The Burden of Fighting the Vietnam War Did Not Fall on the Backs of Poor Blacks
Michael Tremoglie, at frontpagemag.com (January 9, 2003):
[Michael P. Tremoglie is a writer whose work has appeared in the Philadelphia Inquirer, Human Events, Philadelphia Daily News, Pittsburgh Tribune-Review, Front Page and Insight magazines. He is working on his first novel 'A Sense of Duty'. see his web: http://www.therant.us/staff/bios/michael_tremoglie.htm ]
Congressman Charles Rangel (N-NY) recently introduced legislation to reinstate a military draft. In doing so, he repeated, almost verbatim, the same canards about the military that the liberals spouted about the soldiers serving in Viet Nam. He said the volunteer military is composed disparately of poor and minority soldiers and that if a more representative cross section of people served in the military then Congress would not be so anxious to send them to Iraq.
This is obviously a ploy to persuade the public and politicians to preclude military action in Iraq. The problem is what Rangel said is not true. It was not true about the Viet Nam military, it was not true about the post Viet Nam volunteer military, it was not true about the Persian Gulf military, and it is not true about the present military.
The fact is that in Viet Nam the military was not disproportionately minority or poor. They were not draftees. Those killed were not disproportionately black. These were all myths propagated by communist sympathizers to influence the morale of the troops. That these myths still exist is indicative of the powerful influence that liberal media and liberal academia hold in our society.
The truth is that two thirds of the men who served in Vietnam were volunteers. 70% of KIA’s were volunteers as well. 86% of the men who died in Vietnam were Caucasians, 12.5% were black, 1.2% were other races.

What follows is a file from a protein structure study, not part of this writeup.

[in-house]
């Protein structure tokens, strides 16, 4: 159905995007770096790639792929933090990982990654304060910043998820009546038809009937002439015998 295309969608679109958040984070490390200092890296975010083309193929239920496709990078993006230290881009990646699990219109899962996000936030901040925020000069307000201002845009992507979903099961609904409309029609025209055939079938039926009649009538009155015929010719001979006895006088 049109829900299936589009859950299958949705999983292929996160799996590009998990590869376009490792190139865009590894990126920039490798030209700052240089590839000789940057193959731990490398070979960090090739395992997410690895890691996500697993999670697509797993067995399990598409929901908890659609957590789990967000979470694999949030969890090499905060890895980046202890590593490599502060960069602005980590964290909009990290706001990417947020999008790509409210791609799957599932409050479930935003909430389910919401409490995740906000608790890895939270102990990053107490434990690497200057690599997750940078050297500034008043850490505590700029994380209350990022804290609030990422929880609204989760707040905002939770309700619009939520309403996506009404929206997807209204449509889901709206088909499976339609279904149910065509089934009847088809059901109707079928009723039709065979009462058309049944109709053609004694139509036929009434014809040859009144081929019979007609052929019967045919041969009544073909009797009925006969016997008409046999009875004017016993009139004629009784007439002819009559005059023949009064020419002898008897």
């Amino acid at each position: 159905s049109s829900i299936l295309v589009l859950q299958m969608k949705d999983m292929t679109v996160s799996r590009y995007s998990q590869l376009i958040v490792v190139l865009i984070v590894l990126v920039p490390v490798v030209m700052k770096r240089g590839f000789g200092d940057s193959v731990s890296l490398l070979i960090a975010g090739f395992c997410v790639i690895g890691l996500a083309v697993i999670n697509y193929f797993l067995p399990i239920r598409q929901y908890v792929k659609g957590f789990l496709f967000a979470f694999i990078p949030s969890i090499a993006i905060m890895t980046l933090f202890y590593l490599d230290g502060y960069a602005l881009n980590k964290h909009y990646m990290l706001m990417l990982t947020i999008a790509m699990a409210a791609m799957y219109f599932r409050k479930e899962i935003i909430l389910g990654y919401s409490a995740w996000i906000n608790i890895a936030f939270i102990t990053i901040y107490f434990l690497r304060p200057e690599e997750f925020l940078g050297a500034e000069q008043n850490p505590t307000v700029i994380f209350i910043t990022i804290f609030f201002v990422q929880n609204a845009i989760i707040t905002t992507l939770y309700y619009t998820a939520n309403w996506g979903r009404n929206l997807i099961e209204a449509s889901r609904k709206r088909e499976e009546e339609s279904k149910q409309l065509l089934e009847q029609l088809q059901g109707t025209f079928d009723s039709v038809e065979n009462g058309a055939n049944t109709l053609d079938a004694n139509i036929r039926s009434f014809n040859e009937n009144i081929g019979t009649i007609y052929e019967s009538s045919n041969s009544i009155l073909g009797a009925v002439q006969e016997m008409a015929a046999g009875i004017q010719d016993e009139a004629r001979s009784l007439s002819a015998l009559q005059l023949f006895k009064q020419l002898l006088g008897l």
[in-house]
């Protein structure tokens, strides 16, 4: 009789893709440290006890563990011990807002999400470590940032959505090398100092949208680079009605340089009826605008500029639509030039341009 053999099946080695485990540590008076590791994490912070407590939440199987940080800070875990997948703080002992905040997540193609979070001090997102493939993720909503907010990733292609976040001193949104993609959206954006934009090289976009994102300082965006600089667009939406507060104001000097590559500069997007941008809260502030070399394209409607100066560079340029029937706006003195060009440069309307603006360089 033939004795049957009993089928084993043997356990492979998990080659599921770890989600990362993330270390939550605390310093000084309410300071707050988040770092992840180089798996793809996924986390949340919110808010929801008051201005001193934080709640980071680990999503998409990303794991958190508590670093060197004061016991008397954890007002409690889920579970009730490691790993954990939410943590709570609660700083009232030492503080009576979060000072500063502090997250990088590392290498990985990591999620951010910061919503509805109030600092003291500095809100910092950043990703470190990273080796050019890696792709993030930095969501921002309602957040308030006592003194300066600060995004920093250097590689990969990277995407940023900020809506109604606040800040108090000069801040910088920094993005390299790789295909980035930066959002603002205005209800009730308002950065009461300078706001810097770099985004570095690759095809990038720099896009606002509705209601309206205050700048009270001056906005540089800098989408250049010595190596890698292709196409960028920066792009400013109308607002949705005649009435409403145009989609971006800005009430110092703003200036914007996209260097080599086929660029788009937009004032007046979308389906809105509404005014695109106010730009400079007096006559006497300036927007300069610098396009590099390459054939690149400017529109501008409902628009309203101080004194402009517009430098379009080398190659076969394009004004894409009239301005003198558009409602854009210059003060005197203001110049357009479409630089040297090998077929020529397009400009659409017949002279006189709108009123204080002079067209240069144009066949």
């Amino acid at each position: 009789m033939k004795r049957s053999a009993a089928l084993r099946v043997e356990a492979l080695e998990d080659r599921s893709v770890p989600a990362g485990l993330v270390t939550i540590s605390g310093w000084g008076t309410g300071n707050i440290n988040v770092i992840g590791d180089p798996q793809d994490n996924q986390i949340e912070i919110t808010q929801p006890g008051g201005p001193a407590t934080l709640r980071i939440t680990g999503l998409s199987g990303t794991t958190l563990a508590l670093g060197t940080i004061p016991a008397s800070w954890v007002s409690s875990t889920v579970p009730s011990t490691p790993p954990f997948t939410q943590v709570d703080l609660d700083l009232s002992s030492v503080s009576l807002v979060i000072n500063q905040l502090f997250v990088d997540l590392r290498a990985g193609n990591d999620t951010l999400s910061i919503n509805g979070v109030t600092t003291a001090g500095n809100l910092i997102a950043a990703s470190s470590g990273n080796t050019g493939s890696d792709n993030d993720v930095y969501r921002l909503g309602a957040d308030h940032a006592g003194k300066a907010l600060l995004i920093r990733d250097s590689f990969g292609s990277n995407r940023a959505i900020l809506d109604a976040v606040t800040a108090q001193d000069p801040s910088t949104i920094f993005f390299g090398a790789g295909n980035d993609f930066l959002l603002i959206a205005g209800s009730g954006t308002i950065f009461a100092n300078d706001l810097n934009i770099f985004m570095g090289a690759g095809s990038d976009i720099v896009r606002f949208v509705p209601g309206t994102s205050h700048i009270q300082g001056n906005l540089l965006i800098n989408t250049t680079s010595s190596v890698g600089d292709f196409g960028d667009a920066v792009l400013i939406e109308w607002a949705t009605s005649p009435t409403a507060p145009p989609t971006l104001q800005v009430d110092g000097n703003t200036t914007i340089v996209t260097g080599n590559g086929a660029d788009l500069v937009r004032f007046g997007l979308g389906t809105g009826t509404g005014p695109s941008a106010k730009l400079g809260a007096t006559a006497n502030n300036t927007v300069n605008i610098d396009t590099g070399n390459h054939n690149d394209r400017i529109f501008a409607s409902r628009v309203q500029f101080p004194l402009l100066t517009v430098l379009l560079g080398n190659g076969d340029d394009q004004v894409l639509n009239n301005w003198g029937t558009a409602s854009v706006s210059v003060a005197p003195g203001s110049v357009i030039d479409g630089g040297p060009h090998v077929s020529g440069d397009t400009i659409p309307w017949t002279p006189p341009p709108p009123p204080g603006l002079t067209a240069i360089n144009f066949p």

The myth was that more blacks were killed than whites and more poor were killed than middle class. Sociologists Charles C. Moskos and John Sibley Butler, in their book "All That We Can Be," analyzed the claim that blacks were used like cannon fodder during Vietnam "and can report definitely that this charge is untrue. Black fatalities amounted to 12 percent of all Americans killed in Southeast Asia - a figure proportional to the number of blacks in the U.S. population at the time and slightly lower than the proportion of blacks in the Army at the close of the war."
Regarding the poor, the fact is that middle class servicemen who went to Vietnam from well-to-do areas had a slightly elevated risk of dying-because they were more likely to be pilots or infantry officers. 23% of Vietnam personnel were from families of people with professional, managerial or technical occupations.
Regarding ignorance, Vietnam Veterans were the best educated forces our nation had ever sent into combat until then. 79% of VN personnel had a high school education or better. This is compared to 45% of those who served in WWII and 63% of Korean War personnel (Rangel’s colleagues).
Persian Gulf War (PGW) personnel, which was an all volunteer army, was even more educated. 86% of PGW personnel were high school graduates and eleven percent were college graduates.
In 1998 whites were 64% of the volunteer military. However, that is because more Hispanics and "other " minorities are enlisting. Educated recruits are still the majority of the present volunteer military-actually more than they were two decades ago.
Whatever Rangel’s pronounced reason for wanting to reinstate a military draft-it is nothing more than liberal fallacy. He is merely parroting the fifth columnists. The "poor and minority as cannon fodder" mantra was first used by Eugene Debs in 1918.
I do not question Rangel’s devotion to the United States or the military. His record of service and accomplishment speaks for itself. However, I do question his judgment and his sources of information.
comments powered by Disqus
- Intellectual historians to gather in October
- Yuri N. Afanasyev, Historian Who Repudiated Communism, Dies at 81
- History professor gives Pittsburgh, PA columnist an “F” for a op ed on slavery
- Sharon Ullman says the work of historians is becoming increasingly invisible